She frowned and gestured for him to return to the medical bed. “Well, Captain, I’m afraid I have some bad news for you.”
“You haven’t even examined me yet!” he reacted with alarm.
Dawn shook her head. “Not you, it’s one of your men.”
Alabaster pursed his lips. “What’s happened?”
“Darin Talbot has coronary heart disease; he’s got so much plaque buildup in his coronary arteries that he’s facing an imminent heart attack. He’s way too young for something this major.”
The captain nodded. “I can’t say I’m surprised,” he muttered. “I don’t think he’s eaten a healthy meal in the four years I’ve known him. What can we do for him?”
“Jiran… he needs surgery now or he could be dead before you reach the next destination on your supply route.”
“Have you told him?”
“Yes, I’ve got him lying quietly in a room down the hall. He almost went into shock when I informed him of his condition and I was almost afraid that alone would trigger the heart attack.”
“What should I do?”
“I can give you all the medical information, but as his captain you will need to contact your company’s insurance representative so we can get him prepped for surgery as quickly as possible.”
Alabaster fell silent for a long moment. “I’ll take care of it, but the hard part will be telling Darin he’ll lose his place on my crew. The surgery, his recovery and rehabilitation will take much longer than our schedule will allow us to stay near for him.”
“You’re going to fire him for getting sick?”
The captain shook his head. “No, the company will grant him paid sick leave for all this, but he’ll be out of commission for a while. It’s standard procedure, so when he’s ready to get back to work, TSC will assign him to another ship that’s out this way; whether or not it’s mine will depend upon the delivery schedules. We’ll only be here for a few hours, so I’ll have to pick up his duties myself when we leave.”
Dawn nodded, making notes on a file. When she finished, she pulled a folded white towel from a cabinet and then handed it to him. “Your turn,” she said. “I need the data crystal you were given and then you will need to disrobe.”
“Have you already examined the young woman in the next room?” he asked, handing her the crystal. “She said she’d been waiting a while.”
His doctor-cousin narrowed her eyes at him. “How do you know who’s in the next room?” she asked.
“I burst in on her by mistake. Wrong room.”
“I’d already examined her and she was only waiting for the results. I just looked in at her a moment ago to clear her to leave.” His cousin paused. “She… wasn’t dressed when I talked to her just now.”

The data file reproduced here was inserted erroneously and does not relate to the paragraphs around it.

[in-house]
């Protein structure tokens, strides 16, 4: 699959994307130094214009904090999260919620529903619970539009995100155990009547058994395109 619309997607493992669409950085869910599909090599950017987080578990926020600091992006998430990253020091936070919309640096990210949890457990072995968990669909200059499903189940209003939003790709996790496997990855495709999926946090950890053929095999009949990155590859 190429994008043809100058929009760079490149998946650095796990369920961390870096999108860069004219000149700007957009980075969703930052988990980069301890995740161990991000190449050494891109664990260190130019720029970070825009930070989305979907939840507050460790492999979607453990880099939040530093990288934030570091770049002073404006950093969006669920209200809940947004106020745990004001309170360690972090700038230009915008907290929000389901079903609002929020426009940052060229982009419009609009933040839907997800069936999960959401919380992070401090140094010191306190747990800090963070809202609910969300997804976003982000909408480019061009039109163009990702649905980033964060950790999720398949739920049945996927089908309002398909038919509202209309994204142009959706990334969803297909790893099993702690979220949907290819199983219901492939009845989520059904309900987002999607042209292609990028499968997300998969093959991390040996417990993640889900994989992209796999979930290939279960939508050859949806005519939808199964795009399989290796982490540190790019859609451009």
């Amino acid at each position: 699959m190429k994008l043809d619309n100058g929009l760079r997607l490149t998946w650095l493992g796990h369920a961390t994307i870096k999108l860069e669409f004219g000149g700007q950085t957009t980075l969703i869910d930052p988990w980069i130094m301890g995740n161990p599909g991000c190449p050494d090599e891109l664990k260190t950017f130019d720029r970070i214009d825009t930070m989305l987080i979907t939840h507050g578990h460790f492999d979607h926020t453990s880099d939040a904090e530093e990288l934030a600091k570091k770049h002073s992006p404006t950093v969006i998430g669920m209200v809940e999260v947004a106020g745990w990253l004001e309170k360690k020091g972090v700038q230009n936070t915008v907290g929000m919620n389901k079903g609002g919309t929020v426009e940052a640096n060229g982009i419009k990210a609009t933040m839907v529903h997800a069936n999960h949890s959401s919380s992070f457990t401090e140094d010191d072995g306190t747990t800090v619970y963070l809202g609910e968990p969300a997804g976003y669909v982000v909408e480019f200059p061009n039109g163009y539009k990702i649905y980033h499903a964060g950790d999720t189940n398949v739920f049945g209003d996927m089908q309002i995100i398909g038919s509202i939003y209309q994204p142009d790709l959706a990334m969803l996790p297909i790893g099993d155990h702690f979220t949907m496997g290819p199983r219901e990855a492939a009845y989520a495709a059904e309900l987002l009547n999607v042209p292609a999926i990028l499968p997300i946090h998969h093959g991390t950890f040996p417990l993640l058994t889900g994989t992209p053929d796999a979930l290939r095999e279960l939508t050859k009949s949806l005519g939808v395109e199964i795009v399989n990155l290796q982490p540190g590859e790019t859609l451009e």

“Neither was she when I stumbled in.”
Dawn tsk’d at him and then gestured to his clothing. “As you should be now. This will be a comprehensive exam.”
“Isn’t giving that kind of examination to a relative inappropriate?” he asked her, pulling the seam apart on his jumpsuit.
The doctor gave him a wry smile. “It might be if I had a PA to help me out, but here it’s just me. You and I were never kissing cousins, but it wouldn’t be the first time I’ve seen you naked, Jiran dear.”
Alabaster stopped what he was doing. “Oh really?”
“At the last family reunion, you brought your girlfriend with you and snuck away to make out in the woods behind Aunt Jean’s house. My boyfriend and I had the same idea and we almost picked the same little clearing you two occupied.”
Dawn laughed. “Don’t worry, your secret is safe with me. Whatever happened to that little tart?”
Alabaster resumed taking off his jumpsuit, stepping out in navy blue boxer briefs and a plain white tee shirt. “She latched on me at a party we’d both attended and then we met up a few more times for about a month before she zeroed in on someone else at another party.”
“How’d that make you feel?”
He shrugged. “She had some habits I didn’t care for, so I didn’t mind that she’d moved on to someone else. I’d almost forgotten about her until you brought it up just now.”
“Sorry about that.” She checked her slateboard impatiently. “You’re the last one I need to examine from your crew. If you’re in good health, I can sign off on your company requirement and let you go so I can give my full attention to Mr. Talbot.”
Jiran Alabaster rested against the seat back of the pilot’s chair on the bridge of his vessel and closed out the com circuit. He had composed a detailed message on Darin Talbot’s situation with a copy of the doctor’s report and he had just sent it off on its way. The signal would take approximately forty-five minutes or so to travel from Ceres to Earth, so it might be a while yet before he had a response. His slateboard would alert him to any incoming messages, so he didn’t have to be on the ship if anything came in. Likewise, he could have relayed his outgoing communiqué through the slateboard itself, but he’d preferred the quiet and relative privacy of the ship’s bridge for an employee’s personal matter.
He rubbed his face with both hands and then relaxed for a moment, doing nothing more than peering out the forward windows at the rim of the crater that was visible around them. His stomach let out a small rumble and he nodded silently to himself.
“Okay, time to see what there is to eat,” he said aloud. It seemed that each time he was on Ceres, there was some new little restaurant or diner that a luckless miner had decided to try running instead of boring through rock for water ice. Such places came and went on a regular basis, some good enough to keep a clientele to continue operation, while others floundered and went out of business as soon as the money credits dried up.
There was one small place he hoped was still in business. They made the best baked penne of anywhere he’d ever eaten, and that included the places on Earth that he’d not been back to in years. He supposed it was because the proprietor was a full blood Italian who had immigrated to Ceres and had the practiced culinary skills that others could only wish they had.